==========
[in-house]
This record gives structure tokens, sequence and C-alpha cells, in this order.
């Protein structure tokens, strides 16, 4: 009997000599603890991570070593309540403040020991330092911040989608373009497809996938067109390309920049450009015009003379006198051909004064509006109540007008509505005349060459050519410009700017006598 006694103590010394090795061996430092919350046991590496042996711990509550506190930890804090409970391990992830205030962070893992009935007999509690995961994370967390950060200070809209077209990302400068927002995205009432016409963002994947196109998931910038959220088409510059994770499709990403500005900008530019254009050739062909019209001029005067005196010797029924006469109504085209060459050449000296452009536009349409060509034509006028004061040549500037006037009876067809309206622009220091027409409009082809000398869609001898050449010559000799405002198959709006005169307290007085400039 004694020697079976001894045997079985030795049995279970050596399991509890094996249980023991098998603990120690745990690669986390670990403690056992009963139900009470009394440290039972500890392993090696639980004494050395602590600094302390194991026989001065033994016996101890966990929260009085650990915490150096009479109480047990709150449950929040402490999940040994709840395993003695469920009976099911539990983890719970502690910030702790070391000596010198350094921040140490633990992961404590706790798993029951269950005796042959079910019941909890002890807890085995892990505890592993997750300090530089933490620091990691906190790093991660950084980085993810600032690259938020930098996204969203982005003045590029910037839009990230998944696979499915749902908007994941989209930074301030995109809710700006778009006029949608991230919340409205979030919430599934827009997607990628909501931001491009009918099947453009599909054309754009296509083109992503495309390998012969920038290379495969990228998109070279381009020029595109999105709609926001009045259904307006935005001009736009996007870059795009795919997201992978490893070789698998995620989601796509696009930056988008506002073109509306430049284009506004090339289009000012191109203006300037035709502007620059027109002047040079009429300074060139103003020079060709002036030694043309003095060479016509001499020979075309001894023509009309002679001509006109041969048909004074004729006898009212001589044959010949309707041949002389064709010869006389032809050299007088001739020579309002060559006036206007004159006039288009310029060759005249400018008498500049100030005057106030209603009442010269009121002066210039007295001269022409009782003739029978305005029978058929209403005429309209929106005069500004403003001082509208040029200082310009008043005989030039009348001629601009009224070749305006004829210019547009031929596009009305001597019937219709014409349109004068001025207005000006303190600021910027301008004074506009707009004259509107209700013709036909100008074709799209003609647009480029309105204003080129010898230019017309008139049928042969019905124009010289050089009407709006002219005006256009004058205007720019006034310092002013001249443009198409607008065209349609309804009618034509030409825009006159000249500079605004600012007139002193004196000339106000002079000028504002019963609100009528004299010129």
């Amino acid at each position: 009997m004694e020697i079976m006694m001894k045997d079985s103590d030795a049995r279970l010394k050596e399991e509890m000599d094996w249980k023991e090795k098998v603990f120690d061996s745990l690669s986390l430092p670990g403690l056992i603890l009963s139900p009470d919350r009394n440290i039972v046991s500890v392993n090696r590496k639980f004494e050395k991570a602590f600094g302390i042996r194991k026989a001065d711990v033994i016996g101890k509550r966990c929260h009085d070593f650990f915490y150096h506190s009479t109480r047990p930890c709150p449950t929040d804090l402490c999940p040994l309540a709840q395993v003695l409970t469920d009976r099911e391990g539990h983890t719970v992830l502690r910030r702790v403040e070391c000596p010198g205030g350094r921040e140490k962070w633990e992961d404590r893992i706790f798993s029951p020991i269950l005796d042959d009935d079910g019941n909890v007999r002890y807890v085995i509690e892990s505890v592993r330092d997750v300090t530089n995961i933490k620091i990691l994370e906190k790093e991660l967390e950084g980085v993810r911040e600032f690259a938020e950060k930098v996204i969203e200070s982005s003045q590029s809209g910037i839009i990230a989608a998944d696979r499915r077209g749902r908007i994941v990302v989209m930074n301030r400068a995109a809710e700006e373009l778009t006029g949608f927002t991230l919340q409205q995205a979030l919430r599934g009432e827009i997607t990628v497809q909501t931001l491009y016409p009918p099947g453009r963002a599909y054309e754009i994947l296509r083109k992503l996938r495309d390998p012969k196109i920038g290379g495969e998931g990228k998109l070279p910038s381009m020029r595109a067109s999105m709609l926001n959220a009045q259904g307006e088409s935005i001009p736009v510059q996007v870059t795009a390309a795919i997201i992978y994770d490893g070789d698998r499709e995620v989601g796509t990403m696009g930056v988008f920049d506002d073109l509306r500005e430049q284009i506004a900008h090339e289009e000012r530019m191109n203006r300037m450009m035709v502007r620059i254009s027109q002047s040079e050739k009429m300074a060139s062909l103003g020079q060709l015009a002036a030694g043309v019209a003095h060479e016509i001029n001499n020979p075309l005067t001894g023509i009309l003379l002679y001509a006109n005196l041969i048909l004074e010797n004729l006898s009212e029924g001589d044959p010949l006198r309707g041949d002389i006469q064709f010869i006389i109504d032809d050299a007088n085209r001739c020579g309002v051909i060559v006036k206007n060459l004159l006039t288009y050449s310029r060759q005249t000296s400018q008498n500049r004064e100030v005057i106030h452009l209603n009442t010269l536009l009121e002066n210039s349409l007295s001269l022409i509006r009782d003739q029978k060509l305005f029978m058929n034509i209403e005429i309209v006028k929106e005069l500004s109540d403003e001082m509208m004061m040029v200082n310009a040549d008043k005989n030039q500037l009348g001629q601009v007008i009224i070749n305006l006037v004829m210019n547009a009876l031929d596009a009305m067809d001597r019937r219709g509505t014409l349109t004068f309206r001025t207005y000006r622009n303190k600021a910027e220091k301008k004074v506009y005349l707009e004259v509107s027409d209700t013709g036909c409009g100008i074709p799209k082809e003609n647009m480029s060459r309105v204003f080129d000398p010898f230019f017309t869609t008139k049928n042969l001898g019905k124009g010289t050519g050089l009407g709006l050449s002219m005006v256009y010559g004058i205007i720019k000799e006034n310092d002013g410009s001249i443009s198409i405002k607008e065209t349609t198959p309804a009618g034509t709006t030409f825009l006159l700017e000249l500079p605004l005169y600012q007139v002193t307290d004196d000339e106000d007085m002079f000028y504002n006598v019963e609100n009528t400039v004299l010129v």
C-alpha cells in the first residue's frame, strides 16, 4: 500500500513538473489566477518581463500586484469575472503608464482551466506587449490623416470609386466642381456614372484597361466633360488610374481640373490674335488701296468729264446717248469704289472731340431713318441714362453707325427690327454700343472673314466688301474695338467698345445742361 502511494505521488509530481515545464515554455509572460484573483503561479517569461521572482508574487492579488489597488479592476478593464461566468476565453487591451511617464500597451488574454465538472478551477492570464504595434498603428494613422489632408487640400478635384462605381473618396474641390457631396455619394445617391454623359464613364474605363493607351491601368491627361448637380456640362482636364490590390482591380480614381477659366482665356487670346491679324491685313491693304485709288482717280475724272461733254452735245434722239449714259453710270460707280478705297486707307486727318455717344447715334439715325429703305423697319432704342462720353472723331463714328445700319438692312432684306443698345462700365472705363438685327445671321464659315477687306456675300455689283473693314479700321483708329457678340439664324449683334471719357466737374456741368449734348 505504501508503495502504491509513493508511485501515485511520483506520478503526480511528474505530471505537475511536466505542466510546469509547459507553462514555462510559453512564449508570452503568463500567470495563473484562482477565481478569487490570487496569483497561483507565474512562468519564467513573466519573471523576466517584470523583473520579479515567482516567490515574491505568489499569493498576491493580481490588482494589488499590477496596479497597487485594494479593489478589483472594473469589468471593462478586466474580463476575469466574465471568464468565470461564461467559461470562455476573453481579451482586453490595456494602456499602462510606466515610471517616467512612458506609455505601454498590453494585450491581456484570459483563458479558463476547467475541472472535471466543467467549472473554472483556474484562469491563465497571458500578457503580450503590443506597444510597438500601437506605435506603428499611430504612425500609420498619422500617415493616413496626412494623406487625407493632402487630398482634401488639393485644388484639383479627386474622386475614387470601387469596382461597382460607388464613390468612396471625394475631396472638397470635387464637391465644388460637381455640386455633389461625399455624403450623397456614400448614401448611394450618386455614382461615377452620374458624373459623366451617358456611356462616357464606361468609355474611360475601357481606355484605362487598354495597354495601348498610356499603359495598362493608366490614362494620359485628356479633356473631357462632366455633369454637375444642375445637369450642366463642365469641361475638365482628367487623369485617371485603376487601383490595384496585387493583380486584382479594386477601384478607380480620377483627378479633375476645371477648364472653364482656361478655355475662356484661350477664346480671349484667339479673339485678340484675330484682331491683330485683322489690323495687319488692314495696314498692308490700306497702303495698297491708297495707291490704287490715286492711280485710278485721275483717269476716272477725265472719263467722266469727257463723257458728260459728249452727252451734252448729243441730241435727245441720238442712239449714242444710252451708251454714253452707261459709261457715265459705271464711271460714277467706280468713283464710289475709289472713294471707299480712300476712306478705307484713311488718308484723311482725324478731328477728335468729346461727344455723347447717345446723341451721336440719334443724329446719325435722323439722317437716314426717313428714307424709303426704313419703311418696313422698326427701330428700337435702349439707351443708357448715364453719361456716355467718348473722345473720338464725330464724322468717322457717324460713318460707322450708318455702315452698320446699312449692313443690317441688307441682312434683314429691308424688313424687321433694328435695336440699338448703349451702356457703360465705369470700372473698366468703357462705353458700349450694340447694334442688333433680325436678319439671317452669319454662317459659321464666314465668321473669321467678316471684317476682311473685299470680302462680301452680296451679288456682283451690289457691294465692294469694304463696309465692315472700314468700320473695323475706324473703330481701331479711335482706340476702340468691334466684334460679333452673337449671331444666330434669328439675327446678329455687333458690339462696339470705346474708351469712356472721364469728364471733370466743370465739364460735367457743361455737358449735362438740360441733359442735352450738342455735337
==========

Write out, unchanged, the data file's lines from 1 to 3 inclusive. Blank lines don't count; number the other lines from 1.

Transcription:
[in-house]
This record gives structure tokens, sequence and C-alpha cells, in this order.
């Protein structure tokens, strides 16, 4: 009997000599603890991570070593309540403040020991330092911040989608373009497809996938067109390309920049450009015009003379006198051909004064509006109540007008509505005349060459050519410009700017006598 006694103590010394090795061996430092919350046991590496042996711990509550506190930890804090409970391990992830205030962070893992009935007999509690995961994370967390950060200070809209077209990302400068927002995205009432016409963002994947196109998931910038959220088409510059994770499709990403500005900008530019254009050739062909019209001029005067005196010797029924006469109504085209060459050449000296452009536009349409060509034509006028004061040549500037006037009876067809309206622009220091027409409009082809000398869609001898050449010559000799405002198959709006005169307290007085400039 004694020697079976001894045997079985030795049995279970050596399991509890094996249980023991098998603990120690745990690669986390670990403690056992009963139900009470009394440290039972500890392993090696639980004494050395602590600094302390194991026989001065033994016996101890966990929260009085650990915490150096009479109480047990709150449950929040402490999940040994709840395993003695469920009976099911539990983890719970502690910030702790070391000596010198350094921040140490633990992961404590706790798993029951269950005796042959079910019941909890002890807890085995892990505890592993997750300090530089933490620091990691906190790093991660950084980085993810600032690259938020930098996204969203982005003045590029910037839009990230998944696979499915749902908007994941989209930074301030995109809710700006778009006029949608991230919340409205979030919430599934827009997607990628909501931001491009009918099947453009599909054309754009296509083109992503495309390998012969920038290379495969990228998109070279381009020029595109999105709609926001009045259904307006935005001009736009996007870059795009795919997201992978490893070789698998995620989601796509696009930056988008506002073109509306430049284009506004090339289009000012191109203006300037035709502007620059027109002047040079009429300074060139103003020079060709002036030694043309003095060479016509001499020979075309001894023509009309002679001509006109041969048909004074004729006898009212001589044959010949309707041949002389064709010869006389032809050299007088001739020579309002060559006036206007004159006039288009310029060759005249400018008498500049100030005057106030209603009442010269009121002066210039007295001269022409009782003739029978305005029978058929209403005429309209929106005069500004403003001082509208040029200082310009008043005989030039009348001629601009009224070749305006004829210019547009031929596009009305001597019937219709014409349109004068001025207005000006303190600021910027301008004074506009707009004259509107209700013709036909100008074709799209003609647009480029309105204003080129010898230019017309008139049928042969019905124009010289050089009407709006002219005006256009004058205007720019006034310092002013001249443009198409607008065209349609309804009618034509030409825009006159000249500079605004600012007139002193004196000339106000002079000028504002019963609100009528004299010129």